Coca-Cola removed four ads from Russian TV this week

Coca-Cola removed four ads from Russian TV this week

The Coca-Cola Co has said proposed legislation from Russia's Communist Party to tax sugary beverages would only harm Russia's economy.

The soft drinks makers, which was this week branded “unfriendly” by the Communist faction in the state Duma, said a tax would raise prices for consumers and “ultimately harm the Russian economy”. “The call for a soft drink tax is an old, ineffective approach to a very complex issue,” Coca-Cola said.

Communist politicians said they would seek to introduce a sugar tax on beverages including brand Coca-Cola in the Autumn, the Moscow Times reported yesterday, citing comments from the newspaper Izvestia. 

The party's chief lawyer, Vadim Solovyov, reportedly said the move would help make the nation healthier, but also punish Coca-Cola for an alleged anti-Russian stance.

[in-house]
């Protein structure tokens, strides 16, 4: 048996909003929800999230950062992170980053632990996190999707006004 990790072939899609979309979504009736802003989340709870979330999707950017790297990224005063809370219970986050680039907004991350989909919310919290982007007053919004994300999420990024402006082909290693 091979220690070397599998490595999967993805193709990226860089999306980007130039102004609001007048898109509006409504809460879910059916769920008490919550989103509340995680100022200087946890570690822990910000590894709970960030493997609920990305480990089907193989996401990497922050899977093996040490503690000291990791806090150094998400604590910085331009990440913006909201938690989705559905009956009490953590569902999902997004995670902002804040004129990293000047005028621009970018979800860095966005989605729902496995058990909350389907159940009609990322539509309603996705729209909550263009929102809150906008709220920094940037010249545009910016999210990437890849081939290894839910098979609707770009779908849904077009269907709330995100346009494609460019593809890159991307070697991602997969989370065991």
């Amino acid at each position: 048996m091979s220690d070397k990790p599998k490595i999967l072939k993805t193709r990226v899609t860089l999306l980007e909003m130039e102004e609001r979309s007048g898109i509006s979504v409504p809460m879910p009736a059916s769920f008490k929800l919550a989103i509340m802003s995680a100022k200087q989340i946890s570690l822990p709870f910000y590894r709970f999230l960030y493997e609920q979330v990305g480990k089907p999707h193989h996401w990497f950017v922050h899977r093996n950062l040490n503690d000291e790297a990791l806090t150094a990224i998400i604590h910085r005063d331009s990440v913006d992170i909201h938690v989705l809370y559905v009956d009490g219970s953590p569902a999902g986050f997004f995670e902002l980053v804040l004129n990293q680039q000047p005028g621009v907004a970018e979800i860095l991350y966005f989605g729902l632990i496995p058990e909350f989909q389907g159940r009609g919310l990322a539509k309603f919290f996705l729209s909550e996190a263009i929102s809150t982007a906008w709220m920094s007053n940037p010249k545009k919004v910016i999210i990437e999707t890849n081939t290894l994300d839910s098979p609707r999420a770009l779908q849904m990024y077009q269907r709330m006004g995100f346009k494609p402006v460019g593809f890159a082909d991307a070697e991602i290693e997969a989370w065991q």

The company this week withdrew four television commercials from Russian TV and Solovyov was quoted as saying: “A boycott against this drink would be good, because that was a clearly unfriendly step toward Russia.”

However, Coca-Cola told just-drinks: “As a result of Coca-Cola sales performance in Russia in Q2 2014 our company decided to change the advertising plan in Q3 and concentrate on key federal and most effective TV channels for our target audience.”